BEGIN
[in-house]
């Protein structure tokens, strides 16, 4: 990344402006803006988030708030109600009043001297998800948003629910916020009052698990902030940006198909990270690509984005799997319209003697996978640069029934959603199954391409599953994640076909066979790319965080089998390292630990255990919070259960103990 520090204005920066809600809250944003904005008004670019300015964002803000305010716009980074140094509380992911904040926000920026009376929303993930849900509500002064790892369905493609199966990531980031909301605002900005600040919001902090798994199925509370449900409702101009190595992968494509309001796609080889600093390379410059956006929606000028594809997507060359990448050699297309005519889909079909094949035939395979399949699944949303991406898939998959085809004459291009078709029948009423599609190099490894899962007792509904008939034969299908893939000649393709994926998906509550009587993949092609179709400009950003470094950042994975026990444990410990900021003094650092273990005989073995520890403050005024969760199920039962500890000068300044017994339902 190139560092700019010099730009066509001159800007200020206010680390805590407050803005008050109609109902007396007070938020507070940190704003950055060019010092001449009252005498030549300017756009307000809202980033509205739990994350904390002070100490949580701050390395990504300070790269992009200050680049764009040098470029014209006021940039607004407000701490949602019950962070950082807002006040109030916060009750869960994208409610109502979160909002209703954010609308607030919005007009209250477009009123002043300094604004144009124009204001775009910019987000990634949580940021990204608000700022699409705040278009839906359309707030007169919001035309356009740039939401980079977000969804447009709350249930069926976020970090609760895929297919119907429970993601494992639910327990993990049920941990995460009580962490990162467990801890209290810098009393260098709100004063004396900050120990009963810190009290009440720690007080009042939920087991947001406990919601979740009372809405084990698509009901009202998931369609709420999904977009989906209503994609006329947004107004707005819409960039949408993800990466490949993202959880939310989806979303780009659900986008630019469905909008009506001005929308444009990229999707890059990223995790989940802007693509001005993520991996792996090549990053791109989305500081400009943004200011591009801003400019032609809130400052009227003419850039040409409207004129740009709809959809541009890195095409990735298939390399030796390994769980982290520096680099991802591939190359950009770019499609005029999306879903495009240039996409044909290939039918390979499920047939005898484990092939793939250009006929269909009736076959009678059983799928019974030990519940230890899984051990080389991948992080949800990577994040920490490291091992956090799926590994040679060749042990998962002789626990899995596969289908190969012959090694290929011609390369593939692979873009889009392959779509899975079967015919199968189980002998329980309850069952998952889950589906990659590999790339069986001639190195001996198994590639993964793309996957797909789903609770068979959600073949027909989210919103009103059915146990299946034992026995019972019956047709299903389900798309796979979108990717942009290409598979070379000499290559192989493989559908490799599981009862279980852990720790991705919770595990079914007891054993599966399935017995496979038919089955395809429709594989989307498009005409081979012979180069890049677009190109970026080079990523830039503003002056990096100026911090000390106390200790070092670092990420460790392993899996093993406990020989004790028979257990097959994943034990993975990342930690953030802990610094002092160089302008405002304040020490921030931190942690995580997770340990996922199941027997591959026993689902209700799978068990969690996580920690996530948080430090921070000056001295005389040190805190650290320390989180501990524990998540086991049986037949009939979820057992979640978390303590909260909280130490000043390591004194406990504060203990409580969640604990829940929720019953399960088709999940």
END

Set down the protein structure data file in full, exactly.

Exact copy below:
[in-house]
């Protein structure tokens, strides 16, 4: 990344402006803006988030708030109600009043001297998800948003629910916020009052698990902030940006198909990270690509984005799997319209003697996978640069029934959603199954391409599953994640076909066979790319965080089998390292630990255990919070259960103990 520090204005920066809600809250944003904005008004670019300015964002803000305010716009980074140094509380992911904040926000920026009376929303993930849900509500002064790892369905493609199966990531980031909301605002900005600040919001902090798994199925509370449900409702101009190595992968494509309001796609080889600093390379410059956006929606000028594809997507060359990448050699297309005519889909079909094949035939395979399949699944949303991406898939998959085809004459291009078709029948009423599609190099490894899962007792509904008939034969299908893939000649393709994926998906509550009587993949092609179709400009950003470094950042994975026990444990410990900021003094650092273990005989073995520890403050005024969760199920039962500890000068300044017994339902 190139560092700019010099730009066509001159800007200020206010680390805590407050803005008050109609109902007396007070938020507070940190704003950055060019010092001449009252005498030549300017756009307000809202980033509205739990994350904390002070100490949580701050390395990504300070790269992009200050680049764009040098470029014209006021940039607004407000701490949602019950962070950082807002006040109030916060009750869960994208409610109502979160909002209703954010609308607030919005007009209250477009009123002043300094604004144009124009204001775009910019987000990634949580940021990204608000700022699409705040278009839906359309707030007169919001035309356009740039939401980079977000969804447009709350249930069926976020970090609760895929297919119907429970993601494992639910327990993990049920941990995460009580962490990162467990801890209290810098009393260098709100004063004396900050120990009963810190009290009440720690007080009042939920087991947001406990919601979740009372809405084990698509009901009202998931369609709420999904977009989906209503994609006329947004107004707005819409960039949408993800990466490949993202959880939310989806979303780009659900986008630019469905909008009506001005929308444009990229999707890059990223995790989940802007693509001005993520991996792996090549990053791109989305500081400009943004200011591009801003400019032609809130400052009227003419850039040409409207004129740009709809959809541009890195095409990735298939390399030796390994769980982290520096680099991802591939190359950009770019499609005029999306879903495009240039996409044909290939039918390979499920047939005898484990092939793939250009006929269909009736076959009678059983799928019974030990519940230890899984051990080389991948992080949800990577994040920490490291091992956090799926590994040679060749042990998962002789626990899995596969289908190969012959090694290929011609390369593939692979873009889009392959779509899975079967015919199968189980002998329980309850069952998952889950589906990659590999790339069986001639190195001996198994590639993964793309996957797909789903609770068979959600073949027909989210919103009103059915146990299946034992026995019972019956047709299903389900798309796979979108990717942009290409598979070379000499290559192989493989559908490799599981009862279980852990720790991705919770595990079914007891054993599966399935017995496979038919089955395809429709594989989307498009005409081979012979180069890049677009190109970026080079990523830039503003002056990096100026911090000390106390200790070092670092990420460790392993899996093993406990020989004790028979257990097959994943034990993975990342930690953030802990610094002092160089302008405002304040020490921030931190942690995580997770340990996922199941027997591959026993689902209700799978068990969690996580920690996530948080430090921070000056001295005389040190805190650290320390989180501990524990998540086991049986037949009939979820057992979640978390303590909260909280130490000043390591004194406990504060203990409580969640604990829940929720019953399960088709999940």